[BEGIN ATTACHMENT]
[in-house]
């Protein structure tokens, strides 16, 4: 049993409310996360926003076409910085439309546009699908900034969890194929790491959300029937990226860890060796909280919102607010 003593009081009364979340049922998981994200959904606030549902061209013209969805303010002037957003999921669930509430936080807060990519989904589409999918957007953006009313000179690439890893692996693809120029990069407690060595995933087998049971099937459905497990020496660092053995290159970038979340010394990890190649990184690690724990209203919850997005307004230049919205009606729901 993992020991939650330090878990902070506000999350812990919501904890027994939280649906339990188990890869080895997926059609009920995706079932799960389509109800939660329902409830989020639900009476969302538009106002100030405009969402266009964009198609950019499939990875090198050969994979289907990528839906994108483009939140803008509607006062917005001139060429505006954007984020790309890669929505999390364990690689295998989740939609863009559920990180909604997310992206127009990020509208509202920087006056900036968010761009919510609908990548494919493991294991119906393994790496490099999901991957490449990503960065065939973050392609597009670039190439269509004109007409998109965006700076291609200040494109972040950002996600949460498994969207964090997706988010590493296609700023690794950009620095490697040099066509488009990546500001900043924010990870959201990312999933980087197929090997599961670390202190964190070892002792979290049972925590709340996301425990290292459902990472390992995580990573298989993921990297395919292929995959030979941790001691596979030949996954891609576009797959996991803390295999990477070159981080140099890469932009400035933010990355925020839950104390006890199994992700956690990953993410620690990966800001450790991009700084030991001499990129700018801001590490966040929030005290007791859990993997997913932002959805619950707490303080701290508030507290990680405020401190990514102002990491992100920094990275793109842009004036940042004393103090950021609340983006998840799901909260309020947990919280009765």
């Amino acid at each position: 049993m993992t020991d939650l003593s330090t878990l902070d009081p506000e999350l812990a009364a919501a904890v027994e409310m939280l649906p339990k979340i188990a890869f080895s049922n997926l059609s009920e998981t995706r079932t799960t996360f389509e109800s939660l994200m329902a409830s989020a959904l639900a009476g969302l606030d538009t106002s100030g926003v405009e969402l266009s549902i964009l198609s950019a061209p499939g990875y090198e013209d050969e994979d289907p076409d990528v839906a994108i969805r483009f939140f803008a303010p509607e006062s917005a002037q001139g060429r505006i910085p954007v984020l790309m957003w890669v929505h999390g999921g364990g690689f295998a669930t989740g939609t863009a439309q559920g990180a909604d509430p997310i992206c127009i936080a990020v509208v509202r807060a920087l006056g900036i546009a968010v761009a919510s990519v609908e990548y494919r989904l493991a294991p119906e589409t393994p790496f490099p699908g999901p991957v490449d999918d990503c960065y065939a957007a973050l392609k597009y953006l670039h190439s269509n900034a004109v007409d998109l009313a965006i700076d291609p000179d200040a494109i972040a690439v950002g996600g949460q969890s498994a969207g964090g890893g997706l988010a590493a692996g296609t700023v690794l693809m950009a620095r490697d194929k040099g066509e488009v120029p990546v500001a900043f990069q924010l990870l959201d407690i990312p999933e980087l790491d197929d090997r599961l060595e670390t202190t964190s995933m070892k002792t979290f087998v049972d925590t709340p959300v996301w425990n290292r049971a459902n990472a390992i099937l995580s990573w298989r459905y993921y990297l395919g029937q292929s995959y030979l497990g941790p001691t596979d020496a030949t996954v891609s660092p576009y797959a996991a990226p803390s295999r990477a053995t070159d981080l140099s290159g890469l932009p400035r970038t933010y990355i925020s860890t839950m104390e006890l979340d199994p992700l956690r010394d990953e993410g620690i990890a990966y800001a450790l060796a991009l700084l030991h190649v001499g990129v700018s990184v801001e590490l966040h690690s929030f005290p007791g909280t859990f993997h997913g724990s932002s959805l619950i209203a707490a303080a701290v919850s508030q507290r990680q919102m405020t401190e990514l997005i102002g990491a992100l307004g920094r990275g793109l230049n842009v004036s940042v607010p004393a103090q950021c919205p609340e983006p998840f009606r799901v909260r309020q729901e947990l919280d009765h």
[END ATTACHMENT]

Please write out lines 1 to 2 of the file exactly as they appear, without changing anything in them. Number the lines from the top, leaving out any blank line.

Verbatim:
[in-house]
């Protein structure tokens, strides 16, 4: 049993409310996360926003076409910085439309546009699908900034969890194929790491959300029937990226860890060796909280919102607010 003593009081009364979340049922998981994200959904606030549902061209013209969805303010002037957003999921669930509430936080807060990519989904589409999918957007953006009313000179690439890893692996693809120029990069407690060595995933087998049971099937459905497990020496660092053995290159970038979340010394990890190649990184690690724990209203919850997005307004230049919205009606729901 993992020991939650330090878990902070506000999350812990919501904890027994939280649906339990188990890869080895997926059609009920995706079932799960389509109800939660329902409830989020639900009476969302538009106002100030405009969402266009964009198609950019499939990875090198050969994979289907990528839906994108483009939140803008509607006062917005001139060429505006954007984020790309890669929505999390364990690689295998989740939609863009559920990180909604997310992206127009990020509208509202920087006056900036968010761009919510609908990548494919493991294991119906393994790496490099999901991957490449990503960065065939973050392609597009670039190439269509004109007409998109965006700076291609200040494109972040950002996600949460498994969207964090997706988010590493296609700023690794950009620095490697040099066509488009990546500001900043924010990870959201990312999933980087197929090997599961670390202190964190070892002792979290049972925590709340996301425990290292459902990472390992995580990573298989993921990297395919292929995959030979941790001691596979030949996954891609576009797959996991803390295999990477070159981080140099890469932009400035933010990355925020839950104390006890199994992700956690990953993410620690990966800001450790991009700084030991001499990129700018801001590490966040929030005290007791859990993997997913932002959805619950707490303080701290508030507290990680405020401190990514102002990491992100920094990275793109842009004036940042004393103090950021609340983006998840799901909260309020947990919280009765």